Our Spain Sojourn – Mezquita

After leaving Seville, we did a quick stop-over in Cordoba. 

The narrow cobblestoned streets were charming, but the highlight of the town was thr Mezquita, the mosque-cathedral of Cordoba. 

First glimpse of the Mezquita.

The Mezquita is a half-mosque, half-church fascinating oddity. The arches in the interior create an optical illusion of a neverending series of arches. 

   
 
Even though I knew that this is a mosque-cathedral, I was still taken by surprise at how western and church-like the cathedral in the middle of the structure when I came upon it. 

 

Heading towards the cathedral portion of the structure – you can still see the arches at the sides.

  

The intricate western dome.

  

The altar.


To me, the Mezquita sums up what southern Spain is all about, a wonderful blend of Ottoman/Moorish culture and Catholic Spain which shouldn’t work but somehow it does, magically.

 

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Our Spain Sojourn – Alcazar of Seville

One of the highlights of the trip was the Alcazar of Seville. On our first full day in Seville, we set off bright and early, in the direction of the Alcazar.

As we strolled through the streets of Seville, I found myself charmed by the architecture. This building in particular caught my eye – shame that it looked unoccupied though.

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We also passed the Seville Cathedral, and as morning mass was going on, I was lured into the Cathedral by the pipe organ music, and the fact that I get to enter the cathedral free of charge, and didn’t have to queue!

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The interior of the cathedral was beautiful in the grand European cathedral kind of way (Not very effusive I know, but I am rather jaded from visiting too many cathedrals in my lifetime). I particularly enjoyed viewing the pretty stained glass windows, and hovering near the organ to marvel at it.

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After our short detour into the Seville Cathedral, we headed over to the Alcazar.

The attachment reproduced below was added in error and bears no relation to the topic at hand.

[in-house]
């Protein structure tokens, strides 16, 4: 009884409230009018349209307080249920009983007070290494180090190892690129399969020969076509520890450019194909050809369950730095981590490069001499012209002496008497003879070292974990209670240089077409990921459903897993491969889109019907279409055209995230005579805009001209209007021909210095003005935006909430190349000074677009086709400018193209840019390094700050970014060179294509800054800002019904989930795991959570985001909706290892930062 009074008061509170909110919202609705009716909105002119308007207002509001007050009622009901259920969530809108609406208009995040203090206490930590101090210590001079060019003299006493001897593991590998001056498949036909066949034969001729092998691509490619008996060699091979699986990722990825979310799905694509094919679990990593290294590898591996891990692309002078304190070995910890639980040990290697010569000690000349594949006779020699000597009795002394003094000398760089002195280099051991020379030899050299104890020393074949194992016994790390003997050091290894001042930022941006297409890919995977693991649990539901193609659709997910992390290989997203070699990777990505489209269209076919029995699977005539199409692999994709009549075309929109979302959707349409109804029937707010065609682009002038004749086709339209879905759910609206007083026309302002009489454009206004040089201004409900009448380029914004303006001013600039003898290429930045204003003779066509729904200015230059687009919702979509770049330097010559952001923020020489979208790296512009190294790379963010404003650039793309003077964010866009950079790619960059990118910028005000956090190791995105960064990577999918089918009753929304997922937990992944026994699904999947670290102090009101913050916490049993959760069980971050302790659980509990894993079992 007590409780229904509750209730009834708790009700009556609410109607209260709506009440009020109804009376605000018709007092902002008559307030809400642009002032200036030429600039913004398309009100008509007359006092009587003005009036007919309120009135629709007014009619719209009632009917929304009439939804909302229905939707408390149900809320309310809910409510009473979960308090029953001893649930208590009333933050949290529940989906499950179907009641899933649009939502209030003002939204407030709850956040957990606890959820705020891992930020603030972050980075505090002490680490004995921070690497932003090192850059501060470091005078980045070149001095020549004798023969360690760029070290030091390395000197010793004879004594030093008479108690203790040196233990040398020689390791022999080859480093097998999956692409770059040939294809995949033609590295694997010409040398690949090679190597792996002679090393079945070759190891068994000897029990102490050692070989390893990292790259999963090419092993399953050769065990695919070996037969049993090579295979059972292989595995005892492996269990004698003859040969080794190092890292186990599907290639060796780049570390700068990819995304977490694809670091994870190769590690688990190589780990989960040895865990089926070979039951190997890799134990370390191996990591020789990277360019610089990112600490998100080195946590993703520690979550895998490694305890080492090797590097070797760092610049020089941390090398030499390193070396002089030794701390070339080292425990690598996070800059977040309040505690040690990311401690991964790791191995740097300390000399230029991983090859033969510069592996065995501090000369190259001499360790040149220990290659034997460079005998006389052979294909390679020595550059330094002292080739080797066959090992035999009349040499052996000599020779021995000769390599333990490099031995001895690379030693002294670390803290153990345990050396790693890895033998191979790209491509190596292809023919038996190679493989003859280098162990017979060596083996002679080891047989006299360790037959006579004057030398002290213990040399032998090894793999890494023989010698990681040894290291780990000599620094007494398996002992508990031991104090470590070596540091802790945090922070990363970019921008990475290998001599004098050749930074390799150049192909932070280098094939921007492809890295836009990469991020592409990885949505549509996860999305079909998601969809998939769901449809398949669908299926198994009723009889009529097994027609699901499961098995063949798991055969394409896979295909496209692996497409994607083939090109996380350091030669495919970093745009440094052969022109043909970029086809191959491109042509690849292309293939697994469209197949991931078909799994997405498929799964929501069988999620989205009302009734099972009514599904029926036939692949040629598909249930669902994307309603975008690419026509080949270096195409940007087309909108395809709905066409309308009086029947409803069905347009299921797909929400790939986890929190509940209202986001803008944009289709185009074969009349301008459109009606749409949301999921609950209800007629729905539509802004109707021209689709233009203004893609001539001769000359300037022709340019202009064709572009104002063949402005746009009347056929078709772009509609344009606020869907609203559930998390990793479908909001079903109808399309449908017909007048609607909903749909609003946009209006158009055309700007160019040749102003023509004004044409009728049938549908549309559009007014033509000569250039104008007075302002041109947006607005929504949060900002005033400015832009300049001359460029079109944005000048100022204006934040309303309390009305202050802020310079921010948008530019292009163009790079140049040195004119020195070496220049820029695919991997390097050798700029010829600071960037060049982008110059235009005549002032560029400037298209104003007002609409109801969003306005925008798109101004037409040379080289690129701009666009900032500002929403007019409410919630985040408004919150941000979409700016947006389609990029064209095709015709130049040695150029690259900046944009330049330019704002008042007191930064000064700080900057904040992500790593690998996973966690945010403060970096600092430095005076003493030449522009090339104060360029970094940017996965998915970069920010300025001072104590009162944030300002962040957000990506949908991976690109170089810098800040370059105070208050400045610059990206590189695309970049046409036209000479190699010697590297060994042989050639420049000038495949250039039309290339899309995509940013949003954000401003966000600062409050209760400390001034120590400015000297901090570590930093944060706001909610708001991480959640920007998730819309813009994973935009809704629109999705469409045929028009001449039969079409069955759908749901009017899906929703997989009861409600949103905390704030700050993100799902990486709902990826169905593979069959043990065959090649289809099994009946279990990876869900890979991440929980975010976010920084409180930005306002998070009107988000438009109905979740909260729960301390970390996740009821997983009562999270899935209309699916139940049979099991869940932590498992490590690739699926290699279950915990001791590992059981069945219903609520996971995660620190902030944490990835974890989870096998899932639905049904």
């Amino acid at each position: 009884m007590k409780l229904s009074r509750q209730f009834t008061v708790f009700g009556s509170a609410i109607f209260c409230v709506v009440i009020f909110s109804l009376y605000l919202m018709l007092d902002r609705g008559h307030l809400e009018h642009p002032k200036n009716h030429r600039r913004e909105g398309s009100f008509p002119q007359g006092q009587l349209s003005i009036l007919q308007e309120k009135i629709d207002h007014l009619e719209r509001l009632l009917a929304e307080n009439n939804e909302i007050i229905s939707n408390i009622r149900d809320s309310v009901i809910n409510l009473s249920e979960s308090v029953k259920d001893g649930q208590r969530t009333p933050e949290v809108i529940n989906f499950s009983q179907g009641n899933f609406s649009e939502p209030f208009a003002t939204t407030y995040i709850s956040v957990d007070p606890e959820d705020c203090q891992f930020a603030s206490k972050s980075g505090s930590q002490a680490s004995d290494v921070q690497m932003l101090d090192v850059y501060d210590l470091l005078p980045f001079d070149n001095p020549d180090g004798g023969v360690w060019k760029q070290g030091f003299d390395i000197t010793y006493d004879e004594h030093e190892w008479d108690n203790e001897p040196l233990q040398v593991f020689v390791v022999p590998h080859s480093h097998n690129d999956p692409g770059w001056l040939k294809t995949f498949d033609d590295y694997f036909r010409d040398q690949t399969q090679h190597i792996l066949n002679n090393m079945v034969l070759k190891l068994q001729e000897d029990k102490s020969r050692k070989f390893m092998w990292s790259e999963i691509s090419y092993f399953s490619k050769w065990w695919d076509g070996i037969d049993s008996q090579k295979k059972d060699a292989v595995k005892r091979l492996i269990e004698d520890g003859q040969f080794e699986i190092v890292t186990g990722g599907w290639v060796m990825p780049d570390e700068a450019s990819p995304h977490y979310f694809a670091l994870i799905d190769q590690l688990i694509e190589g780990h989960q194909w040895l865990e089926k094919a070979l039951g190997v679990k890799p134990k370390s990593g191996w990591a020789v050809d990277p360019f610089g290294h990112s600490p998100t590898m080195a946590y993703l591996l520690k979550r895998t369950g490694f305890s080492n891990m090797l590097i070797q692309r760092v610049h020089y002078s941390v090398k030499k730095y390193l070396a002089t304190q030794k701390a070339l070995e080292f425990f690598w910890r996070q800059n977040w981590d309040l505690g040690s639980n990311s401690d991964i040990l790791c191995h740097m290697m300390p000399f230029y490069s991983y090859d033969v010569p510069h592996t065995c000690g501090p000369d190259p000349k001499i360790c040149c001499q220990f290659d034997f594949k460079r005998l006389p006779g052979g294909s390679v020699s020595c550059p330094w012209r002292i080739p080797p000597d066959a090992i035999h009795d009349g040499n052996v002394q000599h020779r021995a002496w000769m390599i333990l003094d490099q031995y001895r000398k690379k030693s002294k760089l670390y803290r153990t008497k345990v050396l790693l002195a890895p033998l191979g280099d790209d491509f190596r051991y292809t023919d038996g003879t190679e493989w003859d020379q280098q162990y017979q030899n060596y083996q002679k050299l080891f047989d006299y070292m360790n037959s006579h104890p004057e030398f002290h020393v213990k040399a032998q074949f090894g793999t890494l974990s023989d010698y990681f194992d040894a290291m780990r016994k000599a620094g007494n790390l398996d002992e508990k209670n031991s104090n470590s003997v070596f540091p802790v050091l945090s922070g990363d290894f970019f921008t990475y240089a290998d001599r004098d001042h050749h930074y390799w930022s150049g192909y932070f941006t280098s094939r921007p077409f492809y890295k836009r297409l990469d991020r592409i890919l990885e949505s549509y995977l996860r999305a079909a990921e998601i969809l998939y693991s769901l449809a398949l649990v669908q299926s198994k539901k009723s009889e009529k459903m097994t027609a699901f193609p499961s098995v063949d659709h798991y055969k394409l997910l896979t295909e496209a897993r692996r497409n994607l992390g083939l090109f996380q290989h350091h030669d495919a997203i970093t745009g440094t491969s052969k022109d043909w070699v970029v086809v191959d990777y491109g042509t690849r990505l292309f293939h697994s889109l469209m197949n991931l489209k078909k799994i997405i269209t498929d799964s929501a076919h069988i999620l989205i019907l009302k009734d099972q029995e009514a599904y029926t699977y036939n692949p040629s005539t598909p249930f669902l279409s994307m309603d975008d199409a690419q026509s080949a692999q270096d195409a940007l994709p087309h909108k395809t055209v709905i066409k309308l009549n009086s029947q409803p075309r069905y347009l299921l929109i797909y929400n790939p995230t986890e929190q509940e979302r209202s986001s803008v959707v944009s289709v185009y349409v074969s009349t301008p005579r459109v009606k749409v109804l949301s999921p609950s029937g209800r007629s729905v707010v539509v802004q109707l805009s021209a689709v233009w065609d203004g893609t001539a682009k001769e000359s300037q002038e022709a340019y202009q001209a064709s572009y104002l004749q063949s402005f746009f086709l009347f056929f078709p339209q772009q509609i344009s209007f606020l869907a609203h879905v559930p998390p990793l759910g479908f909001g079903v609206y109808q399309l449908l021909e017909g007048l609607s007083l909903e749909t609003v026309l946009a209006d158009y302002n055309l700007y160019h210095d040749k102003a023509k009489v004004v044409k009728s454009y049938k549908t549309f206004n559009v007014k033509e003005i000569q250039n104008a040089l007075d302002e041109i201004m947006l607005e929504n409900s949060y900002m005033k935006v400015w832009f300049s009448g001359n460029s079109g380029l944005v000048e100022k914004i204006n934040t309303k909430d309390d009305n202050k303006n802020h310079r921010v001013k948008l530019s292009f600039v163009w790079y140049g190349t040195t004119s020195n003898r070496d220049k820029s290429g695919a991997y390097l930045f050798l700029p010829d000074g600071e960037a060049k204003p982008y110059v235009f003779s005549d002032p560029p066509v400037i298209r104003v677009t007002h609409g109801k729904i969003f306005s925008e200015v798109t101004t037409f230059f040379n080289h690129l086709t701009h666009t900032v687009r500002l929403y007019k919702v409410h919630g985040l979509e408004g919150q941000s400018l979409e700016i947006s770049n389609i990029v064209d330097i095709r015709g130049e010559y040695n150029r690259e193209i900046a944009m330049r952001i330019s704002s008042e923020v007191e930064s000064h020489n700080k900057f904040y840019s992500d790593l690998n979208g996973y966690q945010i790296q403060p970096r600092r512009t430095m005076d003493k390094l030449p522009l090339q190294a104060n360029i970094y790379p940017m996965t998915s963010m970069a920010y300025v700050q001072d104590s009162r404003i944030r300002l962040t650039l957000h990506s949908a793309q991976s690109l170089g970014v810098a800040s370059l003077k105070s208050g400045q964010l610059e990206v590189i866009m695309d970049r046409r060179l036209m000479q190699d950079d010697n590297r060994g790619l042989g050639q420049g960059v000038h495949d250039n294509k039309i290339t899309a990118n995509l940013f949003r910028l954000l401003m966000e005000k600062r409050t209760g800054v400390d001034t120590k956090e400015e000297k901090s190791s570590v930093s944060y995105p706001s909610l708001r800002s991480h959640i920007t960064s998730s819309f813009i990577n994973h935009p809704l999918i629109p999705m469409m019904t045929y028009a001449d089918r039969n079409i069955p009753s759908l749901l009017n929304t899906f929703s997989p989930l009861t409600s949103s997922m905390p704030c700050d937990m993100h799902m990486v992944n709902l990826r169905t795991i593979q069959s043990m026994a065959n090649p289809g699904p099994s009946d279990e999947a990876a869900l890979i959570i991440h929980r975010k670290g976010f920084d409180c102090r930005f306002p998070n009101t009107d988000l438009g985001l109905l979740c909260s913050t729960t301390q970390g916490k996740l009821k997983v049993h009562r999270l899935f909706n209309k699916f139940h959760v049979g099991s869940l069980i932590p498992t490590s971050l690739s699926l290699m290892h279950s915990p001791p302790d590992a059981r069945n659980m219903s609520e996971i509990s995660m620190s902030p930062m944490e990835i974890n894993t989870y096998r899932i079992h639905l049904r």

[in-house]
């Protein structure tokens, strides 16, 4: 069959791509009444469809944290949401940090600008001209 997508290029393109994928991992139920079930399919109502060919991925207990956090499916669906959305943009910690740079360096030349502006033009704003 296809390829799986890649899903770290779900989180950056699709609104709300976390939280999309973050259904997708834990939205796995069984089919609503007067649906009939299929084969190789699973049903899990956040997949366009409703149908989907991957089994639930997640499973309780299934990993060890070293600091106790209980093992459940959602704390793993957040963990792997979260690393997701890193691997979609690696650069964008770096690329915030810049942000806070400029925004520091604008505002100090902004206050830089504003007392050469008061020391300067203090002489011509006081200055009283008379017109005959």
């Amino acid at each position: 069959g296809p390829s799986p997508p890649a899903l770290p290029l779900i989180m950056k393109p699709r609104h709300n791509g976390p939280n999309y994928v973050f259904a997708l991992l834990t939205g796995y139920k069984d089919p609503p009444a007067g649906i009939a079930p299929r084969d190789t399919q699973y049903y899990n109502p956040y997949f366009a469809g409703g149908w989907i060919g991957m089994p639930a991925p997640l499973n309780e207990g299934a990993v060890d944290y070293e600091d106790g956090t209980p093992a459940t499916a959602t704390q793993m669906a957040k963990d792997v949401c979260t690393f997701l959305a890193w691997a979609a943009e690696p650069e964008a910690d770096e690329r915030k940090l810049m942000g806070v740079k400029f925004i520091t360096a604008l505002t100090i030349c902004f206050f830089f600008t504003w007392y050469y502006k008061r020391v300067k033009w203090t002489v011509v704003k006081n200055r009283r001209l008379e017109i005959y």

The entrance to the Alcazar was unimposing, and I was somewhat underwhelmed by it, and was worried that it was going to be a complete letdown.

  
 As it turned out, my worry was totally unfounded, as you can see from this series of photos coming up, as we were greeted by the sight of lush gardens.

   
     

The buildings within the Alcazar were even more impressive,  with beautiful arches, colourful tiles and intricate carvings. I was totally blown away!
  

           

I have to confess that I  am not a fan of overly ornate things, but these were simply gorgeous.


   
 

If there is just one place you have time to visit in Seville, it will have to be the Alcazar! 

Our Spain Sojourn – Seville Bullfighting Festival

While researching for our trip, B found out that the day we arrive in Seville happens to be the last day of the Seville Bullfighting Festival. As neither of us had ever experienced a bullfight, we decided to to seize the opportunity, and grabbed tickets to the festival even though we were warned that it may be gory.

As we approached the bullfighting arena, I was most tickled to realize that the building looked very much like an owl!

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After finding the right door to enter from, we stepped through the little doors to find a huge arena before us. I felt like I had stepped into a scene from the Gladiator!

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Shortly after taking our seats, music sounded, and a procession of horses rode into the arena.

The ‘outrider’ horses – don’t think they did anything else for the rest of the event.

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The armored ‘bullfighting’ horses – carrying the men who assist the matadors.

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After the parade of horses, a hush fell over the crowd, and everyone’s attention was fixed on the matador poised in the middle of the arena, awaiting the charging bull.

And here comes the bull!

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Man vs beast.

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From the photos above, one would think that bullfighting’s really dangerous, and the matadors incredibly brave. However, the reality of it is quite different. No doubt there is an element of danger (given that enraged animals are unpredictable, blah blah blah), but check out how outnumbered the poor bull is!